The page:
A soft rant (delivered in love)

I hesitate to say this out loud, but it is something that bothers me every time it happens.  My words here are an honest reflection on how a particular comment I receive (semi-regularly) feels.  My words are not meant as a slam to those who make this – or similar – comments.  Those who say it are sincere.  I love them.  It’s just that, I’m not sure they know how disheartening their words – meant to encourage – really are.

Let me back up.  I serve as pastor of an awesome church, filled with many of the best Jesus followers I’ve ever met and spent time with.  They worship, lead, give and serve tirelessly and accomplish more for others than churches 5 times our size with 5 times our budget.  BUT…we are an older, getting smaller, rural, Mennonite congregation.

Over my almost 20 years at MMC, I’ve witnessed people who were raised by this congregation leave here as they head to the congregation(s) down the road(s)  The music is hipper, more people my age, varieties of programs a smaller church can’t accomplish, and so on and so on.

Here’s the comment:

Pastor, I just want you to know that I still consider Metamora Mennonite my church home.

It’s not always those exact words, but the sentiment is nearly always that.  “I still consider Metamora Mennonite my church home.”  Those seem like encouraging words.  Sometimes they are – especially when the person saying it lives in another community or state or country.  But when the person saying it lives near by, and they are choosing to go to another congregation, the positive sentiment is down-right frustrating.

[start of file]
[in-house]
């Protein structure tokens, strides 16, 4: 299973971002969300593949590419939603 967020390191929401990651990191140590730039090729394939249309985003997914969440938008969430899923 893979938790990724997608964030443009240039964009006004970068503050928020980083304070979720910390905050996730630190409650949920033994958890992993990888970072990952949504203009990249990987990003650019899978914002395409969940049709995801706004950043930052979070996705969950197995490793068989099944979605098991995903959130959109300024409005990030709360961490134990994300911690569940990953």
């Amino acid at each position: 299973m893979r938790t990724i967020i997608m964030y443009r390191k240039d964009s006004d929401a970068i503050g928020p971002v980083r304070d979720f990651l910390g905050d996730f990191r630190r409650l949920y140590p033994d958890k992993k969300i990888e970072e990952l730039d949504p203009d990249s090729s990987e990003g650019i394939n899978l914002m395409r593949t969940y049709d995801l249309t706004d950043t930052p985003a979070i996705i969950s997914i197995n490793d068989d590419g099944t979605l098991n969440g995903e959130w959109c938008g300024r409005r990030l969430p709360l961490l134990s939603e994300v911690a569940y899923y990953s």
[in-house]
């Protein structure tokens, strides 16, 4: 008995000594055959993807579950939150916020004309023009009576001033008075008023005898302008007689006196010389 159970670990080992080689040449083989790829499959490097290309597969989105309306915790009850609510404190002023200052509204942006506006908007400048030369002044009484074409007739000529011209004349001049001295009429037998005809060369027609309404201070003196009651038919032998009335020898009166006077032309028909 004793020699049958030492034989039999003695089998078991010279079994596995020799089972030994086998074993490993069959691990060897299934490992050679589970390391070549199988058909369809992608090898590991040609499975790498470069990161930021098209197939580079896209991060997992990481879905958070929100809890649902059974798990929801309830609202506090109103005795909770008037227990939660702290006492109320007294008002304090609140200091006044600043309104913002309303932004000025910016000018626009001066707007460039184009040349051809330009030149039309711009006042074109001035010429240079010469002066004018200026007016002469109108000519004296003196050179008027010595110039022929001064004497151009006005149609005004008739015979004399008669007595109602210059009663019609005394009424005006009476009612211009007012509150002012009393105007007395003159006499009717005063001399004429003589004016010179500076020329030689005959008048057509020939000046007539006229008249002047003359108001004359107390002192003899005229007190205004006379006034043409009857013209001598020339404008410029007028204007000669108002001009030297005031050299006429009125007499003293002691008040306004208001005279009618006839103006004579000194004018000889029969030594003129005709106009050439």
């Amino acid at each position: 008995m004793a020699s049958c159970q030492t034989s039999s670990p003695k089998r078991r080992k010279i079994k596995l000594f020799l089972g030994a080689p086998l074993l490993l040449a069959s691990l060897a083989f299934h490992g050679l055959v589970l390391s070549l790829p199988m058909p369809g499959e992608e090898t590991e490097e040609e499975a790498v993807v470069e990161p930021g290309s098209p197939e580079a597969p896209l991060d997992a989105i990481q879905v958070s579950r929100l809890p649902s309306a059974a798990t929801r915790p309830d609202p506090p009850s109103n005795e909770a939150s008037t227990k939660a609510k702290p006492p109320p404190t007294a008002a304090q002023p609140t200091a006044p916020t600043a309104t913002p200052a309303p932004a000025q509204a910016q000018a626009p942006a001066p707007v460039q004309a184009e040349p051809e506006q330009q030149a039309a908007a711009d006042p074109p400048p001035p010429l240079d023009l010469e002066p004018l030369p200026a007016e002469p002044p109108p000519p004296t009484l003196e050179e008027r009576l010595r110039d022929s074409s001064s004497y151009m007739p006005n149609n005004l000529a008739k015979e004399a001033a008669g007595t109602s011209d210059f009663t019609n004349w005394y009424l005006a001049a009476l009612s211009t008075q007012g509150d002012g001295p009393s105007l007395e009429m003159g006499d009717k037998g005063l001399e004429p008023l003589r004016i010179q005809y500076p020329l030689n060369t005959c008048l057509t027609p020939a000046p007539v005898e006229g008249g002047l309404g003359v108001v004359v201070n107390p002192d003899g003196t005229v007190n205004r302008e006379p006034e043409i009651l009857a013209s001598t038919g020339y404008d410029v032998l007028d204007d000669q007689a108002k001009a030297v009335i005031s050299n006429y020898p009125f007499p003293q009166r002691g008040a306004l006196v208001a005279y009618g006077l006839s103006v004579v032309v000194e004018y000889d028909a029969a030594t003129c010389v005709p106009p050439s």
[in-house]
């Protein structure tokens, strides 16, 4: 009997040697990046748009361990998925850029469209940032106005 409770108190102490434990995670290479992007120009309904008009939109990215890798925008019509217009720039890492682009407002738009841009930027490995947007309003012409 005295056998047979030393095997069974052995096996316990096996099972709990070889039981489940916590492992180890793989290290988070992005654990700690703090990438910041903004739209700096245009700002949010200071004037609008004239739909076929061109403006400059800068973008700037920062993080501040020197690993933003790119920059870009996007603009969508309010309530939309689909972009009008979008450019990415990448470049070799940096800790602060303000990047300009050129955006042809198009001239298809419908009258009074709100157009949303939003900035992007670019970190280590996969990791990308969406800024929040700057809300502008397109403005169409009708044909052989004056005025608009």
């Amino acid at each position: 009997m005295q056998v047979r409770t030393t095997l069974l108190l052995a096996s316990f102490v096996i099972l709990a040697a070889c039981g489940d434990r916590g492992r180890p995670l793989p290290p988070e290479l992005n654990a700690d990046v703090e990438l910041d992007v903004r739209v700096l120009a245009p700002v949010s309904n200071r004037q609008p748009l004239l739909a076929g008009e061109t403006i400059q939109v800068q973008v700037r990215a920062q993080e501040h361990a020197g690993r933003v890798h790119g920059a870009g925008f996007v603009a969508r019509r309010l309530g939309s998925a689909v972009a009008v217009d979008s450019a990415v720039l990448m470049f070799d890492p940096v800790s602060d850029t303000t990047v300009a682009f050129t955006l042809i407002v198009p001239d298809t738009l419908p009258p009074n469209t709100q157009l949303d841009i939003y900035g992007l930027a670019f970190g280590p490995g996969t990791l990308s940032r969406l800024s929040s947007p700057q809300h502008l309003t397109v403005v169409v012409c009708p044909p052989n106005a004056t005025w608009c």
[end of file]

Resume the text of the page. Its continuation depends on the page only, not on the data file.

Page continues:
When I hear it I often want to scream, “THEN COME HOME!”  There are a lot of people at home that would love to throw you a welcome home party.  They are the same people that changed your diapers when you were in the nursery, taught your Sunday school classes, played games with you at VBS, taught you the hand motions to “Deep and Wide”, led you on service trips, introduced you to Adam and Eve, Moses, Noah, Jonah, David, Mary, countless others and – most importantly – Jesus.  They are the same people that pledged to have your back when you were baptized. And, by the way, you said you would have their back too. They still have your back and would welcome you back.

I guess I wonder what the sentiment accomplishes? “Pastor, I want you to know that I still consider MMC my church home.” To me, that would be a lot like me saying to my wife, “Melissa, I want you to know that I still consider you to be my wife,” as I leave her.  And, to make matters worse, reminding her of that every time I happen to run into her. I think we’d all be better off just telling the truth.  I’m choosing to be somewhere else with someone else.  Yes, such truthfulness inflicts a deeply personal wound. But the wound is no less deep by pretending it isn’t happening.   Why can’t we do that with our “home” church? Own the reality.  Sometime I think the sentiment is intended to cover up the fact that leaving a church also inflicts a deeply personal wound.  It is a way of pretending that it isn’t a big deal – but it really is.  It would have a lot more integrity to say, “Pastor, I’m choosing to be somewhere else with someone else.”  Then I could say, “I’ve noticed. We will miss you deeply.  I wish you God’s best, and hope you are an engaged member of your new community for the glory of God.”

In the end,  a faith community is not a group of folks that consider that community their home, but a group of folks that make that community their home by their presence.

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